Is America’s economy already in a recession? That’s a debate among central bankers, investors and economists, not to mention politicians. But one thing is clear: Some consumers, especially less affluent ones, are starting to have trouble paying their bills on time.
Results from credit card companies and wireless carriers this week highlighted that warning sign.
Delinquency rates rose modestly, and both banks also boosted their reserves for future credit losses — a cautionary move that shows concern about the direction of the economy over the next few months.
A lot of macro factors are at play. Inflation is still running rampant, and rate hikes from the Federal Reserve, meant to try to rein in prices, will take some time to have their desired effect. What’s more, higher rates could eventually slow down the economy.
Higher prices, higher interest rates
“The big headwinds for consumers are price inflation and higher interest rates. And inflation could erode the excess savings consumers accumulated through the pandemic, especially if price increases continue to run ahead of wage growth,” said Capital One CEO Richard Fairbank on the company’s earnings conference call Thursday.
Higher rates also would likely “push up” how much it costs for consumers to pay interest on their monthly bills, Fairbank added.
But it’s not just banks.
AT&T (T) said in its earnings report Thursday that wireless customers are paying their monthly bills more slowly.
“We’re seeing an increase in bad debt to slightly higher than pre-pandemic levels as well as extended cash collection cycles,” said AT&T CEO John Stankey on a conference call with analysts Thursday.
However, Stankey noted AT&T executives “still expect customers will pay their bills, albeit a little less timely.” The company’s chief financial officer Pascal Desroches assured analysts that AT&T is “not, in any way, alarmed by this.”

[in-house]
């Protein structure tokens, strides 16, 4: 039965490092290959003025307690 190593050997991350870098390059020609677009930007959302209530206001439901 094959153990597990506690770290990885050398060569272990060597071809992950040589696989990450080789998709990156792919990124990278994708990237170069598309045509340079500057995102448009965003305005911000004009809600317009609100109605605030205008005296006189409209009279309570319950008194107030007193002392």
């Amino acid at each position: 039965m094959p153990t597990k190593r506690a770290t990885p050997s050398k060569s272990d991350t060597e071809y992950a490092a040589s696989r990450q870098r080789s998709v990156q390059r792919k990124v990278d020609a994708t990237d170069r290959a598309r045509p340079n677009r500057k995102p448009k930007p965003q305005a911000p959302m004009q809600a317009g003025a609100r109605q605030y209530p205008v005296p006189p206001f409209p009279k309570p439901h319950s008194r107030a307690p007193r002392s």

“We’re seeing weaker consumer wireless volumes. The inflationary environment is clearly impacting consumer behavior,” said Verizon CEO Hans Vestberg on a call with analysts.
“Consumer budgets are becoming strained,” he concluded.
With that in mind, Verizon recently launched a cheaper monthly wireless plan called Welcome Unlimited that Vestberg said “will meet the needs of budget-conscious consumers.”
Wealthier consumers aren’t necessarily tightening their belts
Still, even though the wireless behemoths and two top credit-card companies all noted the increased pressure on average American consumers, one company with a focus on higher net worth individuals is still holding up well.
American Express (AXP) reported earnings that topped forecasts Friday, news that sent its stock up more than 4%.
CEO Stephen Squeri said in the earnings release that a “robust rebound” in travel and entertainment spending levels helped AmEx, adding that spending in those categories surpassed pre-pandemic levels in April for the first time.
Squeri also said the company’s credit performance “remains exceptional, with delinquencies and write-offs near historical lows.”
That said, AmEx also built a small credit reserve in the quarter. Squeri said during a conference call with analysts that the company is keeping a close eye on labor-market data, saying that there is a correlation between “people losing their jobs and not being able to pay their bills.”
“So that’s potentially an issue down the road,” he said.
Yet AmEx is arguably in a much better position than other companies as its customers tend to be more affluent. When one analyst asked Squeri during the conference call why AmEx card members may act differently than the average consumer, Squeri was blunt in his response.
“I think the simple answer is they have more money.”